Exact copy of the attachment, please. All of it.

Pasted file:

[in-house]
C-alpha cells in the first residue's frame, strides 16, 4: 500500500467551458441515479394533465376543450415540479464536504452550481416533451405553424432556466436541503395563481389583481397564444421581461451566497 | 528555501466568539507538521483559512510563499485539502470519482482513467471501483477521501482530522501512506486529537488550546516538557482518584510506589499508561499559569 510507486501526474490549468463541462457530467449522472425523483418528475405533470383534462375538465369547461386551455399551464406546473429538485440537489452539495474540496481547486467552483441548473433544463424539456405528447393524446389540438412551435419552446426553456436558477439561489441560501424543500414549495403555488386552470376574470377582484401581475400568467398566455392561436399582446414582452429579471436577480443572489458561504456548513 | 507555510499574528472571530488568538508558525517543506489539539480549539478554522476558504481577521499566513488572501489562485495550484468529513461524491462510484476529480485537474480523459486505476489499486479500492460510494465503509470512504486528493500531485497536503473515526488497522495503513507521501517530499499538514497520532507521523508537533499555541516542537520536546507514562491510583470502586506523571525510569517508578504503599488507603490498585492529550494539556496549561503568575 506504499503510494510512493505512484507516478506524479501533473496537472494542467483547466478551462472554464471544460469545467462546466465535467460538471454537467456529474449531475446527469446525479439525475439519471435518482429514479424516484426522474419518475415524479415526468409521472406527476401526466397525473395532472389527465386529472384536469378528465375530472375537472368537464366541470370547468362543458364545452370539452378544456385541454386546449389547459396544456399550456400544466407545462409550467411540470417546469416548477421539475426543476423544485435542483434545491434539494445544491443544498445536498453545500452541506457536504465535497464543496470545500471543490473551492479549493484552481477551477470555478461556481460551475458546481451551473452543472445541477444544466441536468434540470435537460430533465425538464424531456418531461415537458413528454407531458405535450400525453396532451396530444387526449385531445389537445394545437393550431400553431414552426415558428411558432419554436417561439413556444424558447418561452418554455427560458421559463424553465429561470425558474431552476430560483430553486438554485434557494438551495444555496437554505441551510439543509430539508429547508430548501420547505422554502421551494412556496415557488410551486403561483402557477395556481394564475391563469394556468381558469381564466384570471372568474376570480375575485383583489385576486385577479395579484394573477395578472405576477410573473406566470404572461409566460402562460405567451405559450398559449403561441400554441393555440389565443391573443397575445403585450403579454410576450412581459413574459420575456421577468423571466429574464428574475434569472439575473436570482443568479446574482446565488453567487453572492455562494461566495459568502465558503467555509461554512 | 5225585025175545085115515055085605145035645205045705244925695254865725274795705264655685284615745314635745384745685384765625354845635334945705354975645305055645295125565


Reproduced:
[in-house]
C-alpha cells in the first residue's frame, strides 16, 4: 500500500467551458441515479394533465376543450415540479464536504452550481416533451405553424432556466436541503395563481389583481397564444421581461451566497 | 528555501466568539507538521483559512510563499485539502470519482482513467471501483477521501482530522501512506486529537488550546516538557482518584510506589499508561499559569 510507486501526474490549468463541462457530467449522472425523483418528475405533470383534462375538465369547461386551455399551464406546473429538485440537489452539495474540496481547486467552483441548473433544463424539456405528447393524446389540438412551435419552446426553456436558477439561489441560501424543500414549495403555488386552470376574470377582484401581475400568467398566455392561436399582446414582452429579471436577480443572489458561504456548513 | 507555510499574528472571530488568538508558525517543506489539539480549539478554522476558504481577521499566513488572501489562485495550484468529513461524491462510484476529480485537474480523459486505476489499486479500492460510494465503509470512504486528493500531485497536503473515526488497522495503513507521501517530499499538514497520532507521523508537533499555541516542537520536546507514562491510583470502586506523571525510569517508578504503599488507603490498585492529550494539556496549561503568575 506504499503510494510512493505512484507516478506524479501533473496537472494542467483547466478551462472554464471544460469545467462546466465535467460538471454537467456529474449531475446527469446525479439525475439519471435518482429514479424516484426522474419518475415524479415526468409521472406527476401526466397525473395532472389527465386529472384536469378528465375530472375537472368537464366541470370547468362543458364545452370539452378544456385541454386546449389547459396544456399550456400544466407545462409550467411540470417546469416548477421539475426543476423544485435542483434545491434539494445544491443544498445536498453545500452541506457536504465535497464543496470545500471543490473551492479549493484552481477551477470555478461556481460551475458546481451551473452543472445541477444544466441536468434540470435537460430533465425538464424531456418531461415537458413528454407531458405535450400525453396532451396530444387526449385531445389537445394545437393550431400553431414552426415558428411558432419554436417561439413556444424558447418561452418554455427560458421559463424553465429561470425558474431552476430560483430553486438554485434557494438551495444555496437554505441551510439543509430539508429547508430548501420547505422554502421551494412556496415557488410551486403561483402557477395556481394564475391563469394556468381558469381564466384570471372568474376570480375575485383583489385576486385577479395579484394573477395578472405576477410573473406566470404572461409566460402562460405567451405559450398559449403561441400554441393555440389565443391573443397575445403585450403579454410576450412581459413574459420575456421577468423571466429574464428574475434569472439575473436570482443568479446574482446565488453567487453572492455562494461566495459568502465558503467555509461554512 | 5225585025175545085115515055085605145035645205045705244925695254865725274795705264655685284615745314635745384745685384765625354845635334945705354975645305055645295125565